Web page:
My friend was working as a dental assistant in a surgery in a small English town. Her employer, the dentist, a man in his forties, was a person with a quirky sense of humour. Often while treating his patient and with my friend assisting him he would open his flies and bring out his penis. The patient, lying in the chair, jaws wide open, would not be aware of this. My friend was terribly embarrassed by this behaviour but, because she thought it was expected of her, she laughed it off. As she said, "I'd far rather he didn't expose himself but what could I do?" In those days an employer could get his jollies in this manner and pretend he was 'just having a laugh.' Nowadays he'd probably be struck off and have to pay compensation to his victim for constructive dismissal and mental distress.

But you know what also shocked me about this sad tale? My friend said that it was also normal practice for both her and the dentist to smoke cigarettes in the surgery while the patient was being treated. That dentist chap's bound to be nearly a hundred now if he's still alive (which is doubtful). And that is just as well. Imagine being treated by a dentist with his dick hanging out of the front of his trousers and a fag hanging out of his mouth.

The past is indeed a foreign country.

Thursday, October 04, 2012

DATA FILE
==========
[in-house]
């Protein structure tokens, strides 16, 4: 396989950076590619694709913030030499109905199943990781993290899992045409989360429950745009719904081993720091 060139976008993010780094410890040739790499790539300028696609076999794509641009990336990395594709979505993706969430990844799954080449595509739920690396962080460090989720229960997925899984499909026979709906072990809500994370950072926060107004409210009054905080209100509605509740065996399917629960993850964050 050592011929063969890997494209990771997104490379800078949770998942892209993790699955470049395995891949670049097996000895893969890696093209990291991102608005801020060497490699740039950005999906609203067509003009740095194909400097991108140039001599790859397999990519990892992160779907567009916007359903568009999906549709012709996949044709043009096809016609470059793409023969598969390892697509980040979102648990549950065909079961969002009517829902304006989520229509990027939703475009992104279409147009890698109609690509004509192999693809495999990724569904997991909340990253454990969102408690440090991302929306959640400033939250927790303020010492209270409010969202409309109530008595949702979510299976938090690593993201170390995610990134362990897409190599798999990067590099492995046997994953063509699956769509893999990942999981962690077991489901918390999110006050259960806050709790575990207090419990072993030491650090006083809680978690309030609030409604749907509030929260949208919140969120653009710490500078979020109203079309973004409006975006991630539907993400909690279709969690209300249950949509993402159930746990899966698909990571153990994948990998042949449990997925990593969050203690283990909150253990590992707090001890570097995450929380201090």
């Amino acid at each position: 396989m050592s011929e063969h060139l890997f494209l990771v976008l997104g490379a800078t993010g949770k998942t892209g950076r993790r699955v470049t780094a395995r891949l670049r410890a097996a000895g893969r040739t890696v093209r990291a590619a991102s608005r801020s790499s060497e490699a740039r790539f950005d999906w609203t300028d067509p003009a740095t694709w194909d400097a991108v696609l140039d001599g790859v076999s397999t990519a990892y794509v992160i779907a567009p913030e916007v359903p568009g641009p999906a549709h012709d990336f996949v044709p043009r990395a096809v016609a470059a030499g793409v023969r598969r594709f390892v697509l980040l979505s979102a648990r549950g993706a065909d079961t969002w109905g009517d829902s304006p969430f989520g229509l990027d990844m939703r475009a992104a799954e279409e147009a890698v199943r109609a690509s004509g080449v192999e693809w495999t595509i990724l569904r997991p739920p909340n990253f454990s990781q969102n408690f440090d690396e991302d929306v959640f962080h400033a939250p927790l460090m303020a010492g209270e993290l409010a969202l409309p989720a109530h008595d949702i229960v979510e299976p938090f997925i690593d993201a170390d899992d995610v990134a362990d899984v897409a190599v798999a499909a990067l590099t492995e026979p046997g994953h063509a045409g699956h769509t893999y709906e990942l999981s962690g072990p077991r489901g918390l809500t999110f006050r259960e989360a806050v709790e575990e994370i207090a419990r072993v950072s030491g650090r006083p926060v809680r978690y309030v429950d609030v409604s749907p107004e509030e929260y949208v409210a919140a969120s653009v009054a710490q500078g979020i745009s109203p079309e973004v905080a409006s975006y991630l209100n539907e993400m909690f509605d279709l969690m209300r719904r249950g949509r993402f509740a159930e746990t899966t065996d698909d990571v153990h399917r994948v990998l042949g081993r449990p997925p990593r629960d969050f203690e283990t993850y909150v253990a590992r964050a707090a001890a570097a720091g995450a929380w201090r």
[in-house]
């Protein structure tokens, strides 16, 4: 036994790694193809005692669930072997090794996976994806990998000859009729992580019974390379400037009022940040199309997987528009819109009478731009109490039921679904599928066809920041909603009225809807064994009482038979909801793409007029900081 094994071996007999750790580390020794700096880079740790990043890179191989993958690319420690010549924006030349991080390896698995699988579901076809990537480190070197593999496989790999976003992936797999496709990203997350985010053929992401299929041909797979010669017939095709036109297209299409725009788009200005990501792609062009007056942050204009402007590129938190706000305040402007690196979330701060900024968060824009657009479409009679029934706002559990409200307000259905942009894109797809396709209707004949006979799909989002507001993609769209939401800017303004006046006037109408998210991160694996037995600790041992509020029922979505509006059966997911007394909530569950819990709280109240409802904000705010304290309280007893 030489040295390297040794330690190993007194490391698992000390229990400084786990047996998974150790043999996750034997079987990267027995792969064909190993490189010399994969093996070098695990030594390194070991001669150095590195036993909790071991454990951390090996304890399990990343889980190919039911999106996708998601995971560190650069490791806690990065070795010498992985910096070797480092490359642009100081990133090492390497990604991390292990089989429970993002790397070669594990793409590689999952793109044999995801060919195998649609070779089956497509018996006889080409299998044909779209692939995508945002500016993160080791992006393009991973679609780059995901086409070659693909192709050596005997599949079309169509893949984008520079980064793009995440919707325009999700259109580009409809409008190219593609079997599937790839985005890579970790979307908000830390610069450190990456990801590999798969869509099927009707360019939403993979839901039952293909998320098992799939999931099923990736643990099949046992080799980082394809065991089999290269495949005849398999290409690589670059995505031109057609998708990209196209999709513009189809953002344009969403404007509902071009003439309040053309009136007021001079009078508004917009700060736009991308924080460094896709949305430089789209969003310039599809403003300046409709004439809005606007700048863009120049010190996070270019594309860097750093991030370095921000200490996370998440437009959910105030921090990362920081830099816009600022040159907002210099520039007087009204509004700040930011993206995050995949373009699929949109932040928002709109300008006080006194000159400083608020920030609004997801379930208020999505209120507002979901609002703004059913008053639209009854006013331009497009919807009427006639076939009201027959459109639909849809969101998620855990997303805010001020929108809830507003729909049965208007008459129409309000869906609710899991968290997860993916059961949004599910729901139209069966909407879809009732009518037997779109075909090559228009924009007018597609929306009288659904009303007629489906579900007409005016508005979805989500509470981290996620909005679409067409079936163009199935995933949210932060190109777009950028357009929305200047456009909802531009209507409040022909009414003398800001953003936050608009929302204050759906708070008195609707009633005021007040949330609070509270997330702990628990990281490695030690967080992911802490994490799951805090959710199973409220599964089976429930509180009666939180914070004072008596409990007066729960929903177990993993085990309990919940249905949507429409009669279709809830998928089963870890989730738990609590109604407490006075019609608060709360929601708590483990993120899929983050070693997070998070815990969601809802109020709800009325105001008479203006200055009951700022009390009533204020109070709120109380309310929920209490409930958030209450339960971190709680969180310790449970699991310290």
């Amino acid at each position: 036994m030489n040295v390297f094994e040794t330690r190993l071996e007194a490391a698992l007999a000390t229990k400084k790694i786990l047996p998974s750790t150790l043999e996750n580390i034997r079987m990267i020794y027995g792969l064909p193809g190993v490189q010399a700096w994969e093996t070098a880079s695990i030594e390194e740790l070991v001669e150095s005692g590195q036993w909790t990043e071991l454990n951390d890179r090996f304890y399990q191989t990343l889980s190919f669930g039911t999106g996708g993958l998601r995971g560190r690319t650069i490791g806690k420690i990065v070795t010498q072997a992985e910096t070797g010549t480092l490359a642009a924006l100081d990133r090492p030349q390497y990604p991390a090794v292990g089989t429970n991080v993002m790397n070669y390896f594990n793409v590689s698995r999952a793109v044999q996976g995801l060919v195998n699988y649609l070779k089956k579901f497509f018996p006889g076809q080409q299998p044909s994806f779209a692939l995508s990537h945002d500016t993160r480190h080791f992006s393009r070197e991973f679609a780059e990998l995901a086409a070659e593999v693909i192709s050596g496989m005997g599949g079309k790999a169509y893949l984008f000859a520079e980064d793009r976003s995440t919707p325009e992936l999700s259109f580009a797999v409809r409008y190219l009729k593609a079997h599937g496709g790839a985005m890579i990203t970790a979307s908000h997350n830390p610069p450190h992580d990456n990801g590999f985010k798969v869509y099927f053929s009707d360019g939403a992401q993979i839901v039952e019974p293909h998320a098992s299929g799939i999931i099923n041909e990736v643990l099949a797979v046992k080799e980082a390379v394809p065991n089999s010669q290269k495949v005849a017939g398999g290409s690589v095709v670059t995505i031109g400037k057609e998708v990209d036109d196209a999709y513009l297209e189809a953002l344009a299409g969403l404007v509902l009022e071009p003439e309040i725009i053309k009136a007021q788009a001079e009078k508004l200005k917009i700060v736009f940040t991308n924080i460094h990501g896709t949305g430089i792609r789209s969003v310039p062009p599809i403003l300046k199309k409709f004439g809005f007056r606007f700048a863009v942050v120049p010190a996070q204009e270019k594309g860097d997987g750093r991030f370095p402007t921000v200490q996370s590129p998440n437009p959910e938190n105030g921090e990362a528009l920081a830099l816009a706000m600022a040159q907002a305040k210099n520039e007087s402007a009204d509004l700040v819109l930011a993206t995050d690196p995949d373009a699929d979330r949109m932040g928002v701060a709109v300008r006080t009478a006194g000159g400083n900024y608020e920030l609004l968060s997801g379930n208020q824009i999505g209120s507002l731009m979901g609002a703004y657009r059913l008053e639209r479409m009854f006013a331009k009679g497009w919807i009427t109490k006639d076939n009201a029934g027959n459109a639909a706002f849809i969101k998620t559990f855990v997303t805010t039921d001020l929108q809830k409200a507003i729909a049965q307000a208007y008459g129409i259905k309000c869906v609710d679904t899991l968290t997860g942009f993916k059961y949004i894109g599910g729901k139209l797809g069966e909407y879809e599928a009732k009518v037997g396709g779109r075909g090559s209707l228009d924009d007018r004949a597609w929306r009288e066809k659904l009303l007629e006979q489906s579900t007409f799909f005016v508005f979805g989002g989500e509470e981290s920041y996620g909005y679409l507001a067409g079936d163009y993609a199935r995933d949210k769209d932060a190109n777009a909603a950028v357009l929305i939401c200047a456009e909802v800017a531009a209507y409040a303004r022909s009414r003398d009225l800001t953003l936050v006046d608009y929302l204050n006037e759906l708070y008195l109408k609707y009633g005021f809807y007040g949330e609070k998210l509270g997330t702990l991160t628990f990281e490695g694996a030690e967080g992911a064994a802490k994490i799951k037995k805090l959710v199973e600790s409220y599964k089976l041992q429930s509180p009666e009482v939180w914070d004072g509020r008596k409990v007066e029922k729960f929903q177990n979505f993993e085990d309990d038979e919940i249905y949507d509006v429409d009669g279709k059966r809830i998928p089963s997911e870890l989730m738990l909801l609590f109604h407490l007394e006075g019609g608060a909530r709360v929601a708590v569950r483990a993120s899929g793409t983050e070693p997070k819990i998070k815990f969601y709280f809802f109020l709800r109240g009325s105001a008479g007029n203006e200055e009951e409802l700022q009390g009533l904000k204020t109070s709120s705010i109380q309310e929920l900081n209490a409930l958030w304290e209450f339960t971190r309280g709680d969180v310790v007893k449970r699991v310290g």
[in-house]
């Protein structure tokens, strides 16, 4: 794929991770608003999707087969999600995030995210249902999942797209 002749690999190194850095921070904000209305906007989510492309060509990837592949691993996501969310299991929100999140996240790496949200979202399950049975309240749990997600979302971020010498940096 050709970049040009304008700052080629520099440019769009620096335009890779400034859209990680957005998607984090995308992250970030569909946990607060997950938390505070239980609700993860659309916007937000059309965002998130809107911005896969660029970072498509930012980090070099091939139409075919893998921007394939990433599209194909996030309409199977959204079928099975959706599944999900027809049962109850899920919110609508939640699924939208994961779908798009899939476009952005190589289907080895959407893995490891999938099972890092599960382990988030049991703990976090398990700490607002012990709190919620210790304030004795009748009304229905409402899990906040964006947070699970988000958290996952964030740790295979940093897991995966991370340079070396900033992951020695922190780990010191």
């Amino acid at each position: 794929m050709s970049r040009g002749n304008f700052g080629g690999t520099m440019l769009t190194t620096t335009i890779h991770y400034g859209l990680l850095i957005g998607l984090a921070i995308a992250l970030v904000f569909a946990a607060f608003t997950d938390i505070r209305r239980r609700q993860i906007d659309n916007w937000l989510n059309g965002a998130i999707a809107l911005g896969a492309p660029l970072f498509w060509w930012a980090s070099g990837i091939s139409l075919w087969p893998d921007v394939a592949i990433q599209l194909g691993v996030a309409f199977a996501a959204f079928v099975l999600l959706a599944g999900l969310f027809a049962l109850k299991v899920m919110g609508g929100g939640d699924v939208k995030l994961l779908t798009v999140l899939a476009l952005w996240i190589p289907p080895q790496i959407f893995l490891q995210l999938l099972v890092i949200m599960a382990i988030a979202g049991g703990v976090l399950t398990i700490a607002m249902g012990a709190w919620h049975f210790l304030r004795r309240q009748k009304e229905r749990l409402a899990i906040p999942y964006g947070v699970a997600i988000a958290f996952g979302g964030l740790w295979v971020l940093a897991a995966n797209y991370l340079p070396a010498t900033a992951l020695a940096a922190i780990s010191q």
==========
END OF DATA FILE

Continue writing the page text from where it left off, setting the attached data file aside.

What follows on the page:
In The News

So I nervously checked my blog archive to see if I'd ever mentioned Jimmy Savile and apparently I did on one occasion just over seven years ago. I didn't praise him or anything. Just used one of his dopey catchphrases.

One thing that has resonated with me about this posthumous exposure of Savile is that the girls he is accused of having assaulted are now women of around my age. And he would have been around the same age as some of the creeps who seemed to believe it was acceptable to grope and grab at me and my friends and cousins when we were in our early and mid-teens.

In the sixties and seventies there were far too many adult men taking liberties with young girls for there was not the same revulsion for that kind of behaviour as there is now. We girls warned each other about the 'perverts'. We could understand why they'd fancy us but it was incomprehensible to us why they dreamed that we might find them attractive. It was easy enough to fend off those fellows with the greasy comb-overs and the tweed flat caps but God knows what might have happened if we'd ever met anyone charismatic.

Times have changed a little. I don't think there can be many male teachers left that would get away with 'pinging' a girl's bra strap as happened at my sister's school. Nowadays that guy would be out of a job real quick.